Arch Enemy
Burning Angel EP

Ok, fellow ‘Enemies, before you spontaneously combust at the sight of this review, please know everything (three songs, one video) is included in Century Media’s deluxe edition of Wages of Sin. However, collector geeks and those that simply must have everything by the mighty Arch Enemy will find Burning Angel rewarding.

As usual, the Japanese spare no expense in layout and packaging – how is it that albums from the Land of the Rising Sun look infinitely more appealing than their domestic and Euro counterparts? – and there’s even a semi-personal note from lead axeman Michael Amott to greet you on the inside. So what, right? The real reason to own Burning Angel is for the excellent “Lament of a Mortal Soul” cut. Why this wasn’t included in the original track listing of Wages of Sin is beyond me, as the quintet muster all their Carcass Heartwork-era riffing and tenacity into one track that quite literally blows “This Is Your Life” and “Rot ‘N’ Roll” out of the proverbial water. Guitarists Chris and the older Amott’s cunning rhythm and lead work is every reason why you fell in love with Wages of Sin, and it quite easily is the band’s most rockin’ tune yet penned. The opening staccato salvo is pure metal muscle layered with tension-building wammy-bar fills.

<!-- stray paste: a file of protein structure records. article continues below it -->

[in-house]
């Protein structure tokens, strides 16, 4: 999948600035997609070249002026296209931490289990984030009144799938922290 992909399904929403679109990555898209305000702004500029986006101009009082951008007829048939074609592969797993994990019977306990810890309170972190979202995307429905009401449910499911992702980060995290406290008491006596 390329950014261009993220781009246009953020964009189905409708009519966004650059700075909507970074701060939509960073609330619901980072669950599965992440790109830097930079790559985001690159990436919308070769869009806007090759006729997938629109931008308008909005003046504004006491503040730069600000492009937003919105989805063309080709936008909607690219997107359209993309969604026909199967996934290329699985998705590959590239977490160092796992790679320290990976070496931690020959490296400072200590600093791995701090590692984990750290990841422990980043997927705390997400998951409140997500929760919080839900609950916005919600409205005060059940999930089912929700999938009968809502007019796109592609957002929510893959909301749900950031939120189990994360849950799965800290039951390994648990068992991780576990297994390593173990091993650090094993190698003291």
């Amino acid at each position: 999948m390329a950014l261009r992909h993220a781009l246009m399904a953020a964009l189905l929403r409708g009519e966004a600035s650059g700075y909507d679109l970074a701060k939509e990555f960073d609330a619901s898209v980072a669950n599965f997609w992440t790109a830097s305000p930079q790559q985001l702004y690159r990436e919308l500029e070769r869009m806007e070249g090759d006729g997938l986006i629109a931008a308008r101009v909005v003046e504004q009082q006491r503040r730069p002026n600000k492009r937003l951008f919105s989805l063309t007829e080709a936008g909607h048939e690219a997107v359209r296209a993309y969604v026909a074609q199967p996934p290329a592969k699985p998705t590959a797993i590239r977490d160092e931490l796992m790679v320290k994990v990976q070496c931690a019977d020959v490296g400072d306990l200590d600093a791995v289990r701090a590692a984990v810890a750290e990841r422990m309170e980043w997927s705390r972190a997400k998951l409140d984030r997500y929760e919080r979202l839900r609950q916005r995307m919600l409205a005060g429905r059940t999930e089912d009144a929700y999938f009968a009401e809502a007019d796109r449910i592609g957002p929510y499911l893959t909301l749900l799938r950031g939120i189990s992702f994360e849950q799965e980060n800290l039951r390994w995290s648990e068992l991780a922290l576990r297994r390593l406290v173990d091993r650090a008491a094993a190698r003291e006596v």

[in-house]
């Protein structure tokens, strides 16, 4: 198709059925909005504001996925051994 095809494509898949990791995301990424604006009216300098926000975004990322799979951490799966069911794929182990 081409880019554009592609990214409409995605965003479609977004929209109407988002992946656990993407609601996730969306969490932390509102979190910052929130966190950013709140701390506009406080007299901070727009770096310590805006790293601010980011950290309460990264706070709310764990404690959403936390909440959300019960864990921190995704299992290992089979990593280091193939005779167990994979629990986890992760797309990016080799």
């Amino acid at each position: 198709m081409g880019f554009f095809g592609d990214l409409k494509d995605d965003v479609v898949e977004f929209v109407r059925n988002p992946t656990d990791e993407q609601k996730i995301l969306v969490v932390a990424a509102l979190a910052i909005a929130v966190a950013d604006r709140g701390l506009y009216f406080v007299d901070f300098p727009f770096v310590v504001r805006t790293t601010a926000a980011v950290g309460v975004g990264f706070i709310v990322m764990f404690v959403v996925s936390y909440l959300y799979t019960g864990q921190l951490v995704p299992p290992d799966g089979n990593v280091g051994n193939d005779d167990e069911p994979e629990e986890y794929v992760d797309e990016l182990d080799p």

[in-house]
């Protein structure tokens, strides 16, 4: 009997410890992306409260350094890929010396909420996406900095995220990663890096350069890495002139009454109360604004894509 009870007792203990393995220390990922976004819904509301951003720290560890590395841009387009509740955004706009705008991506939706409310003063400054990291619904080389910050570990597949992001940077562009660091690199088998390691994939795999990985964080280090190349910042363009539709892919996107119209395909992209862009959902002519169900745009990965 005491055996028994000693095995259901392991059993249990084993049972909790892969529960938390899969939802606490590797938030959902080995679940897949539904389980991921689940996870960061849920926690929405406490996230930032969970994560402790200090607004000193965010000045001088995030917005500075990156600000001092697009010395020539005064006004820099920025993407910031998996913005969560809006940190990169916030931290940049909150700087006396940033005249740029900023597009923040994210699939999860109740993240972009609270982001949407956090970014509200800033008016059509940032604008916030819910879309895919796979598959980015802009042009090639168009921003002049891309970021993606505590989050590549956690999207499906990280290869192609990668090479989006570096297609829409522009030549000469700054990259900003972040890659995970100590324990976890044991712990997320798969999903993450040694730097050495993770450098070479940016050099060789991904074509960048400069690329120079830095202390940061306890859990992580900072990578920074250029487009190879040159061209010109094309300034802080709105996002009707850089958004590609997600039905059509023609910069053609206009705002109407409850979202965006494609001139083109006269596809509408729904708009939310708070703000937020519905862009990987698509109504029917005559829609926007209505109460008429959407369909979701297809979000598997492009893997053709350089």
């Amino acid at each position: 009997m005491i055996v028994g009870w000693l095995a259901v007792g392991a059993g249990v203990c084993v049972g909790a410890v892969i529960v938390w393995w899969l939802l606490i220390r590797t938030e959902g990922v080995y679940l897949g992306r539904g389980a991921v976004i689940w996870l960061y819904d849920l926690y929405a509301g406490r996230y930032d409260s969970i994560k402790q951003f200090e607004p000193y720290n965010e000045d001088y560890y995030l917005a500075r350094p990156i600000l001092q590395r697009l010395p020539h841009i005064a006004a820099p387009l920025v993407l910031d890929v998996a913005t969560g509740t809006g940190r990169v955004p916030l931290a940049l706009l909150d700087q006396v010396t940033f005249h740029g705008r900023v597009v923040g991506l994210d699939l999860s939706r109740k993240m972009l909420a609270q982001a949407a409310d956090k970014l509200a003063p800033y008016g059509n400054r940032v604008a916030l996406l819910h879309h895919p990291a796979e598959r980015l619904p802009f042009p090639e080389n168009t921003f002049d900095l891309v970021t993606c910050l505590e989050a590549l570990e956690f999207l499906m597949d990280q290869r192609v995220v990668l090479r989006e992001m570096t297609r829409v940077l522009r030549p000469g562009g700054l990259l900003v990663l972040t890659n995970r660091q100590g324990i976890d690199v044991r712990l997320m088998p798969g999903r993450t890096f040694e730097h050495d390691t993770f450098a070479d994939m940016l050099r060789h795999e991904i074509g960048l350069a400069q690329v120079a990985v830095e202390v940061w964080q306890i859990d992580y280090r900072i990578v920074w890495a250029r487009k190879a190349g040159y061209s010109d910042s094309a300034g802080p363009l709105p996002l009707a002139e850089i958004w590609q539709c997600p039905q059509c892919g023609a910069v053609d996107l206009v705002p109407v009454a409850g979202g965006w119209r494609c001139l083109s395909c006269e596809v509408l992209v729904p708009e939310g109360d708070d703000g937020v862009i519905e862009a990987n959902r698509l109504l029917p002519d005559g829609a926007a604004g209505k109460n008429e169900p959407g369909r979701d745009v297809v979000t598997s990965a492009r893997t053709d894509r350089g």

Vocalist Angela Gossow is in fine form, too, all venom here and spitfire there. “Burning Angel” is culled from the album, which is a little disappointing – a different mix or anything else would have been more beneficial from the consumer end. Arch Enemy’s cover of Judas Priest’s “Starbreaker,” off 1977’s Sin After Sin effort, displays the Amotts are every bit as tight as Downing and Tipton. Even former vocalist Johan Liiva (ex-Furbowl, Carnage) shines, barking Halford’s classic lines with full report. The video for “Ravenous” is fairly professional from a death metal standpoint. It’s by no means “God of Emptiness,” but you can tell amidst campy moments Arch Enemy can make video a viable format from which to promote their incendiary brand of metal.

When it’s all said and done, Burning Angel isn’t exactly the most cost-effective purchase you can make, but those of you who already have the bulk of what’s slated to appear on the domestic version of Wages of Sin should find the EP most enjoyable.

[Visit the band's website]
Written by Chris Dick
April 30th, 2002


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